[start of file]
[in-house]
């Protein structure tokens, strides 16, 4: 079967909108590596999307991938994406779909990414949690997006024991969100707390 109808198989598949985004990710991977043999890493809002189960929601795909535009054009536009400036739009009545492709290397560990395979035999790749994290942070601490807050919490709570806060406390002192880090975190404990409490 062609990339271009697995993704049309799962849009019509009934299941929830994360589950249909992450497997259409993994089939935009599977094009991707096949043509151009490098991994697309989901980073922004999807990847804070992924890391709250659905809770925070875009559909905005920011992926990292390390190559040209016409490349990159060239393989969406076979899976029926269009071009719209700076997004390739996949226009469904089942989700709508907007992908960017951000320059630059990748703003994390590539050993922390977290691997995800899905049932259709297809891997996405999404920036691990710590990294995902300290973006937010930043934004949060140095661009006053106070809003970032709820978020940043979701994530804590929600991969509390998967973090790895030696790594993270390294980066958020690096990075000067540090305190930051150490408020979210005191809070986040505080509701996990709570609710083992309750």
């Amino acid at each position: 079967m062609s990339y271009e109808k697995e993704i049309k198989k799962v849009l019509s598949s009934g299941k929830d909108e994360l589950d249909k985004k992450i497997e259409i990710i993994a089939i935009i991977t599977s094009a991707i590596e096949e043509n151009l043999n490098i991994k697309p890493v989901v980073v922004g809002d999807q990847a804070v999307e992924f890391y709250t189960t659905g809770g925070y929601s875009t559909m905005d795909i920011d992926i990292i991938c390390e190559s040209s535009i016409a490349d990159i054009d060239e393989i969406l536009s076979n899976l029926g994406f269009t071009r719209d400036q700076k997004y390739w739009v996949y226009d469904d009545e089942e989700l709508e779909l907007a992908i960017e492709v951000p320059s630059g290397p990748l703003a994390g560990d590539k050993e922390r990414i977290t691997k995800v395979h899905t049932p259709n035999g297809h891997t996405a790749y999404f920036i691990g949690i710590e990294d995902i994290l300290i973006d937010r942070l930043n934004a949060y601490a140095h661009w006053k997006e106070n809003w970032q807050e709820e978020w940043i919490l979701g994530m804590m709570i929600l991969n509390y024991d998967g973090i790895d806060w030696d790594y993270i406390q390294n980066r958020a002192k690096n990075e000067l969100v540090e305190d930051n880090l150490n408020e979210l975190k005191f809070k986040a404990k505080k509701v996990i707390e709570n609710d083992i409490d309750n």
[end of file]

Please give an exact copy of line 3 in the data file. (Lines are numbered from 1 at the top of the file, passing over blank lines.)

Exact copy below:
């Amino acid at each position: 079967m062609s990339y271009e109808k697995e993704i049309k198989k799962v849009l019509s598949s009934g299941k929830d909108e994360l589950d249909k985004k992450i497997e259409i990710i993994a089939i935009i991977t599977s094009a991707i590596e096949e043509n151009l043999n490098i991994k697309p890493v989901v980073v922004g809002d999807q990847a804070v999307e992924f890391y709250t189960t659905g809770g925070y929601s875009t559909m905005d795909i920011d992926i990292i991938c390390e190559s040209s535009i016409a490349d990159i054009d060239e393989i969406l536009s076979n899976l029926g994406f269009t071009r719209d400036q700076k997004y390739w739009v996949y226009d469904d009545e089942e989700l709508e779909l907007a992908i960017e492709v951000p320059s630059g290397p990748l703003a994390g560990d590539k050993e922390r990414i977290t691997k995800v395979h899905t049932p259709n035999g297809h891997t996405a790749y999404f920036i691990g949690i710590e990294d995902i994290l300290i973006d937010r942070l930043n934004a949060y601490a140095h661009w006053k997006e106070n809003w970032q807050e709820e978020w940043i919490l979701g994530m804590m709570i929600l991969n509390y024991d998967g973090i790895d806060w030696d790594y993270i406390q390294n980066r958020a002192k690096n990075e000067l969100v540090e305190d930051n880090l150490n408020e979210l975190k005191f809070k986040a404990k505080k509701v996990i707390e709570n609710d083992i409490d309750n």